The Seattle City Council voted unanimously Monday to enable the construction of more and larger backyard cottages in all neighborhoods while removing requirements that property owners live on site and provide off-street parking.
Councilmember Mike O’Brien and other proponents touted the new rules for accessory units as a gentle and environmentally-sustainable way to add living options in response to the city’s population growth. They say it will open up pricey neighborhoods to people who can’t afford to buy or rent single-family houses.
Proponents included urbanists, labor unions and homebuilders. AARP has said accessory units can provide senior homeowners with extra income and other seniors with the means to live independently alongside their children.
“This is going to be an opportunity to invite so many more people into some of our most exclusive neighborhoods and make (those neighborhoods) stronger,” O’Brien said before an 8-0 vote, with Council President Bruce Harrell absent.
Critics of the new rules, led by the Queen Anne Community Council, warned about the changes allowing developers to replace modest older houses with up to three rental units.
The opponents said the plan would make Seattle’s low-density blocks less desirable and create parking problems without yielding truly affordable options. They said the changes could contribute to gentrification while reducing home-ownership opportunities.
The Queen Anne group blocked the legislation for more than two years with legal challenges, arguing the city’s environmental-impact analyses were inadequate.
“I think it’s a disaster,” longtime resident Johanna Surla said Monday during a public-comment session. “It won’t improve affordability for people at all.”
Mayor Jenny Durkan has supported the new rules while saying they should be tailored for homeowners, rather than developers. In a statement, she hailed the council’s vote as an “important step” and said more work must be done to streamline construction permitting. The rules are set to take effect 30 days after Durkan signs her approval.
Monday’s legislation will allow a backyard cottage and a parent-in-law apartment or two parent-in-law apartments on the same lot, rather than only one accessory unit per lot.
Backyard cottages are detached from a main house, while parent-in-law apartments are included, usually in the basement.
Property owners with accessory units will no longer be required to live on site and will no longer be required to provide off-street parking for accessory units.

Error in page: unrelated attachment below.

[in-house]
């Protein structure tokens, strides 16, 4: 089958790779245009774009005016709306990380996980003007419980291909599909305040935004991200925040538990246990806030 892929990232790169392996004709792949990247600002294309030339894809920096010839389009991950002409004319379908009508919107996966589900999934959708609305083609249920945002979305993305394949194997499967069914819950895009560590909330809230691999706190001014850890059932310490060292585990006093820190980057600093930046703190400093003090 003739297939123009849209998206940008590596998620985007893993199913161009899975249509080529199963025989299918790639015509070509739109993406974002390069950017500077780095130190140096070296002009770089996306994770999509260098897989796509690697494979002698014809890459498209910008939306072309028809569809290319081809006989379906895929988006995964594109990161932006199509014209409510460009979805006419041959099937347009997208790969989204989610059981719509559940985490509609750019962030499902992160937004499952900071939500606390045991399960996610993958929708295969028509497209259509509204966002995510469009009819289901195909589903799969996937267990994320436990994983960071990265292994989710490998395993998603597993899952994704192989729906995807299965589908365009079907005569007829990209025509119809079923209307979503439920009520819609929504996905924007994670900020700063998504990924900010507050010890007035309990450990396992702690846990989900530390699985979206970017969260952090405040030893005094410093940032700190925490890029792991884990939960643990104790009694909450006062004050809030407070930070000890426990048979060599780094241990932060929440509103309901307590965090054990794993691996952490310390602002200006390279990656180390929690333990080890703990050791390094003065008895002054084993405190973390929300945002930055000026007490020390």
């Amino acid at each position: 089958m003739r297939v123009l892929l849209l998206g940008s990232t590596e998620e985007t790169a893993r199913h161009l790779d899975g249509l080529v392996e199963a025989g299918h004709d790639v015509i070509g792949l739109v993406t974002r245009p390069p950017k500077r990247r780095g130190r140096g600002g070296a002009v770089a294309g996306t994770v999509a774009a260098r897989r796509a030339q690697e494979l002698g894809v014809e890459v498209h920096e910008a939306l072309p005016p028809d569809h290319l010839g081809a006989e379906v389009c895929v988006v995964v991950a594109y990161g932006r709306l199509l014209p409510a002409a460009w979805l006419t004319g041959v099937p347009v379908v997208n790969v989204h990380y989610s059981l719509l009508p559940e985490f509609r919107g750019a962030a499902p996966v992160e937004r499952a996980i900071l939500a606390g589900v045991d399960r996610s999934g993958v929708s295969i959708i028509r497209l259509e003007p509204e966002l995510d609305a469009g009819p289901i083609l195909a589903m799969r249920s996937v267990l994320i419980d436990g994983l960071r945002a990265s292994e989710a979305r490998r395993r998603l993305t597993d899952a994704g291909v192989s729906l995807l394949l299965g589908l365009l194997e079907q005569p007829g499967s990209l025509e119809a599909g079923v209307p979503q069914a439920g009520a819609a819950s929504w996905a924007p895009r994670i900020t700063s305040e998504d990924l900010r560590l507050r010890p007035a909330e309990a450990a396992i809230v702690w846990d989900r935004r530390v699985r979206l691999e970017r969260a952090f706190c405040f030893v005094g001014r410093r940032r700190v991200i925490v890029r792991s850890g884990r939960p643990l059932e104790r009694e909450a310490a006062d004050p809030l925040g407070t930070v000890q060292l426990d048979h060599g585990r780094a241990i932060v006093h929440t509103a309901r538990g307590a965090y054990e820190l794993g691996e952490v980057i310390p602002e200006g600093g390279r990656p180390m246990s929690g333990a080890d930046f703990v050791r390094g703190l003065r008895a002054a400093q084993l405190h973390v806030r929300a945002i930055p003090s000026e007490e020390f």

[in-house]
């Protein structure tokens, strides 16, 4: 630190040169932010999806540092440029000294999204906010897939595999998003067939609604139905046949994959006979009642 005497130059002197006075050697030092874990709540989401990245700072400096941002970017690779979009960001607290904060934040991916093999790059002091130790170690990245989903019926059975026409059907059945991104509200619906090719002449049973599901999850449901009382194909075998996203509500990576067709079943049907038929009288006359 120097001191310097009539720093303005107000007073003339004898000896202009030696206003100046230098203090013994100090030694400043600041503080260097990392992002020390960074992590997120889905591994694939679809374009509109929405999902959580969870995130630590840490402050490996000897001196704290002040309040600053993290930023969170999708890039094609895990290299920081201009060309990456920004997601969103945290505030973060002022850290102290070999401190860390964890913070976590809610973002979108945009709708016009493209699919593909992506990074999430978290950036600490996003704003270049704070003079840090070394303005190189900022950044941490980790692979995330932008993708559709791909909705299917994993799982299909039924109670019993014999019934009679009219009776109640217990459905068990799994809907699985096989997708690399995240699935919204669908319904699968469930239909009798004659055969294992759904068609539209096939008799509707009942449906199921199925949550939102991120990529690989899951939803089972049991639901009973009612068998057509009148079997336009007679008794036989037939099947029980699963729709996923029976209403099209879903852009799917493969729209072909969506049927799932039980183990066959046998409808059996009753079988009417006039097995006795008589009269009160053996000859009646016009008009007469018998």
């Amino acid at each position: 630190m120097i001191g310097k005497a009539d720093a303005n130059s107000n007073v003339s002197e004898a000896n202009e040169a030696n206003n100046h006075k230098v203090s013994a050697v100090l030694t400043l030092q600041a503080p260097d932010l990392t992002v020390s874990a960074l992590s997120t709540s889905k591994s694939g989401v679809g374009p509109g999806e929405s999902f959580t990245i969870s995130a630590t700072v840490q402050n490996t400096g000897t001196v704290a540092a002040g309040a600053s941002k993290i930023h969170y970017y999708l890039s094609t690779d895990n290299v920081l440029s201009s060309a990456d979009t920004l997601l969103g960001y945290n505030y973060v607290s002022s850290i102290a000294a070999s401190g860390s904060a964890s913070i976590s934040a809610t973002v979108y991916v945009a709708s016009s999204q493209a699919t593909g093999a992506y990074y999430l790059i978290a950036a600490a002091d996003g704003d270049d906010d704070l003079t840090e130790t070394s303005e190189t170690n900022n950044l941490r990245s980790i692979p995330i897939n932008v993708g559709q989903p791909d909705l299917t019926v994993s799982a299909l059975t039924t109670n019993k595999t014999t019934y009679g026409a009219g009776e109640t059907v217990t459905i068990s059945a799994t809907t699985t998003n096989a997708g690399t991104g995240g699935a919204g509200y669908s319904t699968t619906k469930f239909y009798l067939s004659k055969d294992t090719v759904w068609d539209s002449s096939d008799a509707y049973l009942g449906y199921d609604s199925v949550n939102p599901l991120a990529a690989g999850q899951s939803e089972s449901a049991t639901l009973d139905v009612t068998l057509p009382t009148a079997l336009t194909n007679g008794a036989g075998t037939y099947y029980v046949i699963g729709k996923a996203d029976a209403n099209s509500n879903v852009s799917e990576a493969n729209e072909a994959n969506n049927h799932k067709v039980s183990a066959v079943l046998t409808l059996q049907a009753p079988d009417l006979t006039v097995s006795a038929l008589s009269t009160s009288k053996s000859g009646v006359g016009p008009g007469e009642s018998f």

Councilmember Lisa Herbold proposed that Seattle require a year of continuous ownership before allowing a second accessory unit to be built. Herbold said that would protect people now renting old, single-family houses from being displaced by speculators.
Real estate developer Sara Weaver had earlier told the crowd, “If you think that investors aren’t going to be coming in to pick up these properties, you’re sadly wrong.”
The council rejected Herbold’s amendment 7-1, with Councilmembers Teresa Mosqueda and Kshama Sawant pointing to other cities with relaxed rules. In Portland and elsewhere, longtime owners have built cottages and speculation hasn’t been a major problem, Mosqueda said, describing cottages as a way to help remedy racist historical zoning practices.
She and Sawant rejected the notion that renters are less responsible community members whose presence detracts from neighborhood blocks.
Under the new rules, backyard cottages will be allowed to have 1,000 square feet of floor area, up from 800 square feet. Parent-in-law apartments already are capped at 1,000 square feet. Taller cottages also will be allowed.
Meanwhile, backyard cottages will be allowed on smaller lots and up to 12 unrelated people will be allowed to live on a lot with two accessory units, up from eight unrelated people.
While loosening restrictions on accessory units, the new rules will tighten restrictions on the construction of single-family houses by outlawing certain large homes, based on their floor area and lot size.
The aboveground living space for a single family in a new house will be limited to half the square footage of the home’s lot. For example, a new house on a 6,000-square-foot lot will be limited to 3,000 square feet of aboveground living space, not counting space devoted to an accessory unit.
O’Brien has said the “McMansion” ban will discourage people from replacing modest older houses with more expensive new houses and will encourage them to add accessory units.
The city’s most recent environmental analysis estimated the new rules would result in 4,430 accessory units built and 1,580 houses torn down over 10 years, versus 1,970 accessory units built and 2,030 houses razed under the status quo.
The changes are too modest to dramatically remake neighborhoods, O’Brien said. Seattle added 7,400 housing units last year.
During the public-comment period, Wedgwood resident Per-Olaf Swanson expressed concern about removing the parking requirement for accessory units. “I would love Seattle to be a city where you didn’t need to drive, but that’s not the case,” he said.
Wallingford resident Jessica Westgren disagreed. “I’ve never owned a car in Seattle,” noted Westgren, who moved to the city in 2007.
Banned about 70 years ago in Seattle, parent-in-law apartments were again allowed across the city starting in 1994 and backyard cottages since 2010.
The cottages conversation has been part of a broader debate about housing options in Seattle and other costly areas. Minneapolis moved to allow triplexes on all residential lots last year, and Oregon lawmakers passed a bill Sunday to allow duplexes on residential lots in cities across the state.
Seattle earlier this year made changes to allow taller buildings and denser housing in 27 urban villages.